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Dallying In The Dirt, Issue #256--- A large sheet of Black Plastic is covering part of the back yar
April 22, 2016

One thing often leads to another quite unintended result. Shooting promo pictures, which is often done well in advance, for a container gardening workshop had me sprinkling the Mesclun seed mix in to this shallow container that is excellent for growing shallow rooted lettuce. I let it grow and moved it out to the cold frame and this week we had our first salad from the garden. We only cut about a quarter of it so there are at least three more salads to come in the ensuing days. Hopefully by then the Asparagus will show itself.
It has been a continuation of weird weather patterns. All of last week was very cold and miserable and I couldn’t even think about working in most areas of the garden and then on the weekend it shot up to 24̊C and I was working in shirt sleeves. The garden soil warmed up an dried out very quickly and I started to think about planting the early seeds like Peas. I was able to get the pea structure out of the shed, assembled and erected.

Before I could plant anything in that section of the garden there were significant weeds that had to be removed. They obviously survived the winter quite well and were flourishing despite the cold weather. Once they were removed and the surface of the soil slightly loosened I applied my new favourite mulch for vegetable gardens. It’s actually a composted mixture of Duck and Turkey manure that is processed to be weed free. It comes in one of those large bags from a local company Picamix and they recommend mixing it into the soil but I have found that leaving it on the surface inhibits weed growth and it gets slowly mixed into the soil as I plant through it and the worms move it down. By the following spring it seems to be thoroughly incorporated and I apply another layer. My own compost is spread on those gardens in the autumn. Compost rich soil certainly grows healthy vegetables. Now I have to get the rabbit fence up before the peas that I planted today emerge and entice them. There's always one more job that appears and you can see the plastic edging that needs to be reinserted into the ground.

Here’s the other grand project and experiment. The small portion of turf grass that still exists in the back yard is very uneven and is riddled with Ground Ivy. I had some success controlling it with a Borax spray but it returns. Roundup might work but is technically illegal for that purpose in our part of the world and I’m not sure I want to spray that much chemical adjacent to my vegetables. Black plastic has been spread over the area that I want to fix. Over the course of two weeks it should create enough heat underneath it to kill any and all vegetation that is there. That’s about $50 worth of plastic sheeting and that much Roundup would have cost about the same and I get to roll the plastic back up so that I can use it again. Stay tuned for the results and the next steps as we try to develop a small patch of lovely smooth turf.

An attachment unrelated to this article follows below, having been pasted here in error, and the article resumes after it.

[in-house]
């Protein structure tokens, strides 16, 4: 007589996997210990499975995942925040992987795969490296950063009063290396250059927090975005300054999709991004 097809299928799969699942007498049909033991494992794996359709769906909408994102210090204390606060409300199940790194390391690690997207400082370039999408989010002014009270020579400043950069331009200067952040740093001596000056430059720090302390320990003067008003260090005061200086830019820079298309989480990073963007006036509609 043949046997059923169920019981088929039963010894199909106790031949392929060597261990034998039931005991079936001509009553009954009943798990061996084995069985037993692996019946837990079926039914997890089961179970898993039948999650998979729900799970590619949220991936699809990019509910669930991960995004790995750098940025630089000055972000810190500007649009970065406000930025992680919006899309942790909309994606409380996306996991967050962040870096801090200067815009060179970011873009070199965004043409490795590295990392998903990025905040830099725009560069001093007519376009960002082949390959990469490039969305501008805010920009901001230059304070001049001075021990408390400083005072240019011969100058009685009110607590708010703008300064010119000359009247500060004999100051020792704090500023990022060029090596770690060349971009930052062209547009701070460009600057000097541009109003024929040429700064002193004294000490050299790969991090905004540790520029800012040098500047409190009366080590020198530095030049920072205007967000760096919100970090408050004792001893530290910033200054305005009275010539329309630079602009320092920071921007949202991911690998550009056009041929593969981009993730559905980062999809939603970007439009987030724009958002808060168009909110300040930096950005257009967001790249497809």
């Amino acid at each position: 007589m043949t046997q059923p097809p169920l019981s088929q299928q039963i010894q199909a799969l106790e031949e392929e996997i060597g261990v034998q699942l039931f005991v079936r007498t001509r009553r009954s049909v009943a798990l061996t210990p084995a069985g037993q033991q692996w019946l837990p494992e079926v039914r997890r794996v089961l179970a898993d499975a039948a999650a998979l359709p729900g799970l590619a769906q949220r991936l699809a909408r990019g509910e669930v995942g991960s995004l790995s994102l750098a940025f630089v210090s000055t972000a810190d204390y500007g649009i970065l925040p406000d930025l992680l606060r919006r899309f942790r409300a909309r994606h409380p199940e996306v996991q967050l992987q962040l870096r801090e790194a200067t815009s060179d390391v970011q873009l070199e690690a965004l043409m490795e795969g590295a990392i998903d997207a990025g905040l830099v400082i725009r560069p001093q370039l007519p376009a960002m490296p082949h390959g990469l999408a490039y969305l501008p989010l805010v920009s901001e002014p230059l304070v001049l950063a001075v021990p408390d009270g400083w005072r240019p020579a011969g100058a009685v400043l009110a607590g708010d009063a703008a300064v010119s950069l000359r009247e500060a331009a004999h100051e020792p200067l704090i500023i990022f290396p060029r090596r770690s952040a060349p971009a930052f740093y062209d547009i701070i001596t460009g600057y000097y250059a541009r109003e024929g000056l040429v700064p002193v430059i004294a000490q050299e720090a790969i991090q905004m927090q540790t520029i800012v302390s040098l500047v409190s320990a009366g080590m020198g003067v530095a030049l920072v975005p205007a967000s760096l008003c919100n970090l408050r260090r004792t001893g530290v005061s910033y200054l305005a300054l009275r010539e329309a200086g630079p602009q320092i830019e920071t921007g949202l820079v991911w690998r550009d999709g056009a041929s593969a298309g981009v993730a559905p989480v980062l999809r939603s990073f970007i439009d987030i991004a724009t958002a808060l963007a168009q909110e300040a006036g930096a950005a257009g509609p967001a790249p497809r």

I fear I have a new addiction. I was wandering the local garden centre today and there was this rack of Dahlia tubers. I was quite impressed with the constant supply of gorgeous cut flowers that they produced last year. The large sign advertising 4 for the price of 3 caught my eye and suddenly there were four new Dahlias in my cart. Potted them up as soon as I got home so that they will be nicely started when it’s time to wander around the garden desperately trying to find room to plant them. Why do I do this to myself??

Now it’s time to answer a few of my reader’s questions. Don’t forget to check the front page of the Website for frequent short ideas for current gardening activities.

Monica Asks? I've tried to grow the large sunflowers in the past but once they get a few feet high, the rabbits come and find their "treat" and I am left with just stalks.

Therefore, I'd like to put sunflower seeds in pots and keep them up on the deck away from the Bugs Bunnies . . . . any special needs for sunflowers (large pots?) that I should be aware of?

Ken Answers! Sunflowers should be fine in pots. You're correct they will need to be large pots, big roots and they might tip over otherwise. By midsummer they will need regular, daily probably, watering. Most potting soils have little nutrient value so you should be generous with the fertilizer.

Rasheed Asks? Do you buy seed potatoes? I was planning to plant the ones I found at the grocery store. Is it a good idea?

Ken Answers! I usually get mine into containers or the garden by the end of April but it may be a bit later this year. Put your whole seed potatoes in an open tray and mist them and leave them in some bright light. This process of forcing the eyes to start growing is known as chitting, don't ask me where the word comes from :-) I will do this for as much as 2 weeks before they actually get planted. Yours are already starting to grow and when the growth is that long it becomes very easily broken so handle them with care.

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